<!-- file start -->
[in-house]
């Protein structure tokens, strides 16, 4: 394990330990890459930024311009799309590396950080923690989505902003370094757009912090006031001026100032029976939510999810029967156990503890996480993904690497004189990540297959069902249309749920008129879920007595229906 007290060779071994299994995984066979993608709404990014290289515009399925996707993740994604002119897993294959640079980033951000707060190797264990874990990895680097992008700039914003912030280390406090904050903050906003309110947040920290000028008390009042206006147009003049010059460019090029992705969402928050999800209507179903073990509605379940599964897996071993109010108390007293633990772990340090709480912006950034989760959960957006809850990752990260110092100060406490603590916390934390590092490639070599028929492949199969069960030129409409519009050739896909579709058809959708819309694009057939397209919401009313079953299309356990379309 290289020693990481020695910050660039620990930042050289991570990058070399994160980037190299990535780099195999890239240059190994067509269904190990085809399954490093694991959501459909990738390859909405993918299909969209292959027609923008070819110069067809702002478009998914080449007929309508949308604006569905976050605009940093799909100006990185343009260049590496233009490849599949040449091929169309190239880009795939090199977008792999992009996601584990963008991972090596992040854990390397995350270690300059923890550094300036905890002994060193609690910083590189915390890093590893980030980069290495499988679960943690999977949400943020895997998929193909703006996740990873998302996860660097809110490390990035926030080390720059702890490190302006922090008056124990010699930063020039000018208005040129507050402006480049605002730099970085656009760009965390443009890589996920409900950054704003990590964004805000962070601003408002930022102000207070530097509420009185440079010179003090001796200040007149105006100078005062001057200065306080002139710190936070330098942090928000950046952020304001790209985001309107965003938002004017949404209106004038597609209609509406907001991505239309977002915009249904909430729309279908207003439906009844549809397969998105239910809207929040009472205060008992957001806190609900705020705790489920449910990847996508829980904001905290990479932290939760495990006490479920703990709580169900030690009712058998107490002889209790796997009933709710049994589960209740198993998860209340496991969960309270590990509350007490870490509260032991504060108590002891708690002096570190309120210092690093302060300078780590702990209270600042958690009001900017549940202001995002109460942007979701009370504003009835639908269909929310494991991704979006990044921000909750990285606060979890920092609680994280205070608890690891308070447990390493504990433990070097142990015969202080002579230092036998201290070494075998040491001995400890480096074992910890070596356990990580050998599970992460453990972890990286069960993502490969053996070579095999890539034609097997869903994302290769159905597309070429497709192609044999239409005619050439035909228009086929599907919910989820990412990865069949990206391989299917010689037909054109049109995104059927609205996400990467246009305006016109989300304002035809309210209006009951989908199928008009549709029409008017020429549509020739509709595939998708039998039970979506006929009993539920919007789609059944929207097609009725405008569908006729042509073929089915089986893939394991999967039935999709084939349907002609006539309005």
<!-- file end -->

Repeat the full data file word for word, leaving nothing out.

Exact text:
[in-house]
């Protein structure tokens, strides 16, 4: 394990330990890459930024311009799309590396950080923690989505902003370094757009912090006031001026100032029976939510999810029967156990503890996480993904690497004189990540297959069902249309749920008129879920007595229906 007290060779071994299994995984066979993608709404990014290289515009399925996707993740994604002119897993294959640079980033951000707060190797264990874990990895680097992008700039914003912030280390406090904050903050906003309110947040920290000028008390009042206006147009003049010059460019090029992705969402928050999800209507179903073990509605379940599964897996071993109010108390007293633990772990340090709480912006950034989760959960957006809850990752990260110092100060406490603590916390934390590092490639070599028929492949199969069960030129409409519009050739896909579709058809959708819309694009057939397209919401009313079953299309356990379309 290289020693990481020695910050660039620990930042050289991570990058070399994160980037190299990535780099195999890239240059190994067509269904190990085809399954490093694991959501459909990738390859909405993918299909969209292959027609923008070819110069067809702002478009998914080449007929309508949308604006569905976050605009940093799909100006990185343009260049590496233009490849599949040449091929169309190239880009795939090199977008792999992009996601584990963008991972090596992040854990390397995350270690300059923890550094300036905890002994060193609690910083590189915390890093590893980030980069290495499988679960943690999977949400943020895997998929193909703006996740990873998302996860660097809110490390990035926030080390720059702890490190302006922090008056124990010699930063020039000018208005040129507050402006480049605002730099970085656009760009965390443009890589996920409900950054704003990590964004805000962070601003408002930022102000207070530097509420009185440079010179003090001796200040007149105006100078005062001057200065306080002139710190936070330098942090928000950046952020304001790209985001309107965003938002004017949404209106004038597609209609509406907001991505239309977002915009249904909430729309279908207003439906009844549809397969998105239910809207929040009472205060008992957001806190609900705020705790489920449910990847996508829980904001905290990479932290939760495990006490479920703990709580169900030690009712058998107490002889209790796997009933709710049994589960209740198993998860209340496991969960309270590990509350007490870490509260032991504060108590002891708690002096570190309120210092690093302060300078780590702990209270600042958690009001900017549940202001995002109460942007979701009370504003009835639908269909929310494991991704979006990044921000909750990285606060979890920092609680994280205070608890690891308070447990390493504990433990070097142990015969202080002579230092036998201290070494075998040491001995400890480096074992910890070596356990990580050998599970992460453990972890990286069960993502490969053996070579095999890539034609097997869903994302290769159905597309070429497709192609044999239409005619050439035909228009086929599907919910989820990412990865069949990206391989299917010689037909054109049109995104059927609205996400990467246009305006016109989300304002035809309210209006009951989908199928008009549709029409008017020429549509020739509709595939998708039998039970979506006929009993539920919007789609059944929207097609009725405008569908006729042509073929089915089986893939394991999967039935999709084939349907002609006539309005």